LONDON -- While crippling austerity in Europe has put the brakes on growth rates in Europe, a backdrop of accommodative central-bank action, elevated commodity prices, and rising personal-affluence levels has created an exceptional investing opportunity in developing countries.
The divergence between traditional and emerging markets is borne out by the latest International Monetary Fund projections, which put U.S. growth at 1.9% in 2013, while eurozone GDP is set to dip 0.3%. Conversely, emerging markets are anticipated to expand 5.3% this year.
Bubbly activity in developing geographies can create large opportunities for many London-listed firms. Today, I am looking at Aviva and assessing whether its operations in these regions are likely to underpin solid earnings growth.
Operating profit slides across the board
Aviva reported in March that operating profit declined 15% in 2012 to 2.1 billion pounds, with weakness reported across the entire group. In life insurance and the general insurance and health division, profit dropped 5% and 4%, respectively. Fund management profit fell 16% to 51 million pounds.
The company is still highly geared toward European markets. About 48% of 2012's operating profit from its life insurance business was generated from its operations in the U.K. and Ireland. Domestic activities also accounted for 55% of profit within general insurance and health.
Although the company has exposure to lucrative emerging markets, these areas account for less than 13% of total group operating profit, and they performed badly in 2012. Life insurance operating profit from its Poland division fell 8% to 153 million pounds, while in Asia profit collapsed 36% to 69 million pounds. Profit from other higher-growth geographies doubled to 8 million pounds, but this is measly in relation to group totals.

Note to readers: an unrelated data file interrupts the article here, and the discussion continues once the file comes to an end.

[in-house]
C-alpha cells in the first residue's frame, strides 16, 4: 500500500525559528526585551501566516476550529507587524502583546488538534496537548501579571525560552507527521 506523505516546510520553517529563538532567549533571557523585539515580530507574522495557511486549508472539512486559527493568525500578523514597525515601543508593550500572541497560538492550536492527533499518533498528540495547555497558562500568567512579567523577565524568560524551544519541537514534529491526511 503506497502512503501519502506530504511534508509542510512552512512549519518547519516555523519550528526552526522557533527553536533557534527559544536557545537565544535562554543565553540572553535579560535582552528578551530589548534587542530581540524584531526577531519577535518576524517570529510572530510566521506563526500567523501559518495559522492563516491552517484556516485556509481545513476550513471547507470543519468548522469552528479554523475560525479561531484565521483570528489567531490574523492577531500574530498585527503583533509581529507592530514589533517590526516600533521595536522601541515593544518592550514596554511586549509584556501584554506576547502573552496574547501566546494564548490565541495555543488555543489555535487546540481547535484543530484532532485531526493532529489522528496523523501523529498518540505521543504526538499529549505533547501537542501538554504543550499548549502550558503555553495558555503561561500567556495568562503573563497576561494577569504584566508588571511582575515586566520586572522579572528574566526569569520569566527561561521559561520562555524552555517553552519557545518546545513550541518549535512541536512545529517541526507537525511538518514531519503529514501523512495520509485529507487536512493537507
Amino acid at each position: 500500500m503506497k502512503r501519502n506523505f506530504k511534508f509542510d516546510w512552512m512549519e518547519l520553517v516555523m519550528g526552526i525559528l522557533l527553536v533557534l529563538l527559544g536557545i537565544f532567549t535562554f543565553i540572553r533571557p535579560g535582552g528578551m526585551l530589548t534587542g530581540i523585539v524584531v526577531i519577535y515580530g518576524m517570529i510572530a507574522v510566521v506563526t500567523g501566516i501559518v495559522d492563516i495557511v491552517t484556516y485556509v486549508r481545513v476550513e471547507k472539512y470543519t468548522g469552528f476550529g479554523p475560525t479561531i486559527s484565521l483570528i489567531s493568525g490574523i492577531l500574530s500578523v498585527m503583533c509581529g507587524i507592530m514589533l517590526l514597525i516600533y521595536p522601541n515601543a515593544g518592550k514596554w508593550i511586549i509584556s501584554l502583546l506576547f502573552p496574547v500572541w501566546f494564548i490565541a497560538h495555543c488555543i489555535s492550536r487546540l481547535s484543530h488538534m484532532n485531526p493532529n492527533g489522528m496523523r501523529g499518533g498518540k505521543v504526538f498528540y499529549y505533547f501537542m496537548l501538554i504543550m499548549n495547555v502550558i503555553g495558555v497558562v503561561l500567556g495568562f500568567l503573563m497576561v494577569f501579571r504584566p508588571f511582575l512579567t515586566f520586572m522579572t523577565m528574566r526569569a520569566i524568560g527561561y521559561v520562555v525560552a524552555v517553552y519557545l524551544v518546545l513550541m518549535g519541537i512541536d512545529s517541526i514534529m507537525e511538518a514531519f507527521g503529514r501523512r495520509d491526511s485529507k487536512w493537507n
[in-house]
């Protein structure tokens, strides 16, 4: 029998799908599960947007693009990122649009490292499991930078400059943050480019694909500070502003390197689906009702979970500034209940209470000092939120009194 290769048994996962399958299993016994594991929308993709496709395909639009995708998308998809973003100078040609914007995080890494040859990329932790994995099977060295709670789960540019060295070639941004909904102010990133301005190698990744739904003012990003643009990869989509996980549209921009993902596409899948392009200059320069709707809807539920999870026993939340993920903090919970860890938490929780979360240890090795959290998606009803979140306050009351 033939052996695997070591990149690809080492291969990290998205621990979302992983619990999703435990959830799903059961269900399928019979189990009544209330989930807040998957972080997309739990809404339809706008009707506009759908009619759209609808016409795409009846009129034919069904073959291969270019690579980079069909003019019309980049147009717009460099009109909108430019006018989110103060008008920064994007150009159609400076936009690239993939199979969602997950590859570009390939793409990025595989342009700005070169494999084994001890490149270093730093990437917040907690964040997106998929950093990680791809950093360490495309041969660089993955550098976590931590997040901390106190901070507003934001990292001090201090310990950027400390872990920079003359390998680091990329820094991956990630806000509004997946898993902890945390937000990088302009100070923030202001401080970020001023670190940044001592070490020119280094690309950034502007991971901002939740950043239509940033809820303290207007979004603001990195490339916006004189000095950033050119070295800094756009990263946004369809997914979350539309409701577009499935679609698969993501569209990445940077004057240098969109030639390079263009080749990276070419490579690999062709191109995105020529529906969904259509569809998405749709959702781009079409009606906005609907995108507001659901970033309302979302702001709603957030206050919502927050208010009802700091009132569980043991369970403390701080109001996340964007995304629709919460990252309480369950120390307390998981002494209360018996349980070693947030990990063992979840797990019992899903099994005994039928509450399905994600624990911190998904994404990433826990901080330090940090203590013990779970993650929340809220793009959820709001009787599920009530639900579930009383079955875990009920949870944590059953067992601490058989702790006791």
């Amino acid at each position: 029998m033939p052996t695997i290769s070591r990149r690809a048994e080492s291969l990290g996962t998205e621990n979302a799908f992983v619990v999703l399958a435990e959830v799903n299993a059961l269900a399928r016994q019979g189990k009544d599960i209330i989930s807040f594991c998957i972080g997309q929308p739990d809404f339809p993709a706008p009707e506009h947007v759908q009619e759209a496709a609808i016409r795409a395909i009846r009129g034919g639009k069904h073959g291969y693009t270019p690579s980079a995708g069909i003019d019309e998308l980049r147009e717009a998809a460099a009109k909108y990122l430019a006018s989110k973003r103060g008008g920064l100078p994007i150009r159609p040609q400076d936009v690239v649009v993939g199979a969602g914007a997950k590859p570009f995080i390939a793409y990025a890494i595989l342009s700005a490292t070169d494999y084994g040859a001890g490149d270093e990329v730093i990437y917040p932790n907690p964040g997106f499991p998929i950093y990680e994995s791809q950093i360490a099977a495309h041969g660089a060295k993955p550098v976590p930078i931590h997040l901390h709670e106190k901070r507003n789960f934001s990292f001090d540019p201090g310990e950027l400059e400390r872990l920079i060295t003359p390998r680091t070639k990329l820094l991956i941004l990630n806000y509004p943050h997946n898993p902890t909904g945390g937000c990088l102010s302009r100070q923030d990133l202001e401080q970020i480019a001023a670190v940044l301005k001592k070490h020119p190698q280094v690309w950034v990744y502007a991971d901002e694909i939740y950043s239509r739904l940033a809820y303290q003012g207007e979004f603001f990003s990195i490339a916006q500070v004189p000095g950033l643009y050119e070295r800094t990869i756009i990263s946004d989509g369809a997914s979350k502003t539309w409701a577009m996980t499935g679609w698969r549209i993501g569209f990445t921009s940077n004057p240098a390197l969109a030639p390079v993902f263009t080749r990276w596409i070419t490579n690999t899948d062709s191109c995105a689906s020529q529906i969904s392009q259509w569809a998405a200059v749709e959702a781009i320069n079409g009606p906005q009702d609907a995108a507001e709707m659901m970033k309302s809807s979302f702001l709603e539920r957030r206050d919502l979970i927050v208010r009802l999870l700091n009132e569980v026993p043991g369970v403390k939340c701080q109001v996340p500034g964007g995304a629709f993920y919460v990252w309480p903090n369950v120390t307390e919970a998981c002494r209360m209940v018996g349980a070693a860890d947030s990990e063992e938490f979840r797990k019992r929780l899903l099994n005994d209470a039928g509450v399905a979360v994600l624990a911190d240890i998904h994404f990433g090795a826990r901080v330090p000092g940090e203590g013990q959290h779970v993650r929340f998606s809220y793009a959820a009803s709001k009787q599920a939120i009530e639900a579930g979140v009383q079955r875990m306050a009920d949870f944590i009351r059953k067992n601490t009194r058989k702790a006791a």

The drop in profits from developing markets came despite life insurance operating profit from Singapore rising 25% last year to 65 million pounds. In Eastern Europe, for example, the impact of a difficult economic backdrop and regulatory changes affected product sales. Elsewhere, operating losses from life and general insurance businesses in Turkey extended to 22 million pounds from 9 million pounds the previous year; regulatory changes affected revenues from India; and high interest rates in China whacked the popularity of its savings products there.
In my opinion, enduring difficulties in Aviva's key Western European markets, as well as a lack of respite due to its already-small exposure to developing regions, is likely to keep Aviva under the cosh.
So is Aviva a buy?
City analysts expect earnings per share to keep edging lower in the near term -- this is anticipated to fall to 43 pence in 2013 from 45 pence last year before rebounding modestly to 46 pence in 2014.
The life insurance behemoth was forced to slash last year's dividend by more than a quarter last year to 19 pence, rebasing the shareholder payout in an effort to reduce leverage and increase retained earnings. And brokers are anticipating this to fall again this year to 17.2 pence before recovering some ground to 17.8 pence in 2014.
Dividends for these years carry respective yields of 5.5% and 5.7%, well above the average 3.2% FTSE 100 forward average and providing a slight premium to a prospective yield of 5.2% for the rest of the U.K.'s listed life-insurers. However, with Aviva's full-year dividends having been cut three times since 2000, further earnings pressure should make investors fearful over future payout potential.
Aviva was recently changing hands on a P/E rating of 7.2 for 2013 and 6.6 for 2014, providing a chunky discount to a forward earnings multiple of 12.9 for the entire life-insurance sector. However, I believe the firm's lower rating is justified until earnings emerge on a solid footing and uncertainty over future dividends is resolved.
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The article Is Aviva an Exciting Emerging-Market Play? originally appeared on Fool.com.Fool contributor Royston Wild has no position in any stocks mentioned. The Motley Fool has no position in any of the stocks mentioned. Try any of our Foolish newsletter services free for 30 days. We Fools may not all hold the same opinions, but we all believe that considering a diverse range of insights makes us better investors. The Motley Fool has a disclosure policy.
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